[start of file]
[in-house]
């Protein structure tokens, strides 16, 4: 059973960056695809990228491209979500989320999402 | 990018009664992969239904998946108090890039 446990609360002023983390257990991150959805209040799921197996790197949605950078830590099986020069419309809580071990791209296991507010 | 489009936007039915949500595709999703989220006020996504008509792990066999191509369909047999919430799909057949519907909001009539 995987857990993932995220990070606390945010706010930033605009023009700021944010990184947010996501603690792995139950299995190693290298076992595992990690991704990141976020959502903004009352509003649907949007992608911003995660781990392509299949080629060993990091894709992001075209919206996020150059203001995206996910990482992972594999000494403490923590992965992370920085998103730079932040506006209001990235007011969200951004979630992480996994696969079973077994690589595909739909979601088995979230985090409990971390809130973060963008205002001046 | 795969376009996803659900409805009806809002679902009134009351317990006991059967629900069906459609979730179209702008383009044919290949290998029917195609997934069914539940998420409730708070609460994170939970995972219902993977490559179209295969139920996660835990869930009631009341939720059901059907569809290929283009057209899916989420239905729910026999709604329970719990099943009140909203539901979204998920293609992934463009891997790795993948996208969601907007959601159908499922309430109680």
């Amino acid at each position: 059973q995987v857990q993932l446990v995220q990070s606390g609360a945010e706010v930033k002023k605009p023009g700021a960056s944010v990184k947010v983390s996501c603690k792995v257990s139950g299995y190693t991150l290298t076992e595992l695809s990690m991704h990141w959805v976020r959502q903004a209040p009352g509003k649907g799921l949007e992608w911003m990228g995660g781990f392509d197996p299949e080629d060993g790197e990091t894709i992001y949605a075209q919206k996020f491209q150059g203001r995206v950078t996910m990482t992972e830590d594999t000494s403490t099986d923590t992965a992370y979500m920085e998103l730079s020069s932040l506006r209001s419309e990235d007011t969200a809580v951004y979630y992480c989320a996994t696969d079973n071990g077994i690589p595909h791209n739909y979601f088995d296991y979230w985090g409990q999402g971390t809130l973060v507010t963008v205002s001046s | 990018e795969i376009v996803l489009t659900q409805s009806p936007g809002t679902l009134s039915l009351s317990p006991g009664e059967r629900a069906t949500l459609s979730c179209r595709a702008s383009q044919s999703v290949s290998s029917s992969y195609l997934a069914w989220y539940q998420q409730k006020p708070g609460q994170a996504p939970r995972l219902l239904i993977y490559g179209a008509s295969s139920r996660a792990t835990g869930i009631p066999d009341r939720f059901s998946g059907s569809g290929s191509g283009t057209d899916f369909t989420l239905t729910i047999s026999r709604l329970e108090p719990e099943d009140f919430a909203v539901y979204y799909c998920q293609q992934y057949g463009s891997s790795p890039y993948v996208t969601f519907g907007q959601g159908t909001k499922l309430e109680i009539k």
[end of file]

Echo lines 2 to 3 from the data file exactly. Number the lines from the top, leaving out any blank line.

């Protein structure tokens, strides 16, 4: 059973960056695809990228491209979500989320999402 | 990018009664992969239904998946108090890039 446990609360002023983390257990991150959805209040799921197996790197949605950078830590099986020069419309809580071990791209296991507010 | 489009936007039915949500595709999703989220006020996504008509792990066999191509369909047999919430799909057949519907909001009539 995987857990993932995220990070606390945010706010930033605009023009700021944010990184947010996501603690792995139950299995190693290298076992595992990690991704990141976020959502903004009352509003649907949007992608911003995660781990392509299949080629060993990091894709992001075209919206996020150059203001995206996910990482992972594999000494403490923590992965992370920085998103730079932040506006209001990235007011969200951004979630992480996994696969079973077994690589595909739909979601088995979230985090409990971390809130973060963008205002001046 | 795969376009996803659900409805009806809002679902009134009351317990006991059967629900069906459609979730179209702008383009044919290949290998029917195609997934069914539940998420409730708070609460994170939970995972219902993977490559179209295969139920996660835990869930009631009341939720059901059907569809290929283009057209899916989420239905729910026999709604329970719990099943009140909203539901979204998920293609992934463009891997790795993948996208969601907007959601159908499922309430109680």
């Amino acid at each position: 059973q995987v857990q993932l446990v995220q990070s606390g609360a945010e706010v930033k002023k605009p023009g700021a960056s944010v990184k947010v983390s996501c603690k792995v257990s139950g299995y190693t991150l290298t076992e595992l695809s990690m991704h990141w959805v976020r959502q903004a209040p009352g509003k649907g799921l949007e992608w911003m990228g995660g781990f392509d197996p299949e080629d060993g790197e990091t894709i992001y949605a075209q919206k996020f491209q150059g203001r995206v950078t996910m990482t992972e830590d594999t000494s403490t099986d923590t992965a992370y979500m920085e998103l730079s020069s932040l506006r209001s419309e990235d007011t969200a809580v951004y979630y992480c989320a996994t696969d079973n071990g077994i690589p595909h791209n739909y979601f088995d296991y979230w985090g409990q999402g971390t809130l973060v507010t963008v205002s001046s | 990018e795969i376009v996803l489009t659900q409805s009806p936007g809002t679902l009134s039915l009351s317990p006991g009664e059967r629900a069906t949500l459609s979730c179209r595709a702008s383009q044919s999703v290949s290998s029917s992969y195609l997934a069914w989220y539940q998420q409730k006020p708070g609460q994170a996504p939970r995972l219902l239904i993977y490559g179209a008509s295969s139920r996660a792990t835990g869930i009631p066999d009341r939720f059901s998946g059907s569809g290929s191509g283009t057209d899916f369909t989420l239905t729910i047999s026999r709604l329970e108090p719990e099943d009140f919430a909203v539901y979204y799909c998920q293609q992934y057949g463009s891997s790795p890039y993948v996208t969601f519907g907007q959601g159908t909001k499922l309430e109680i009539k």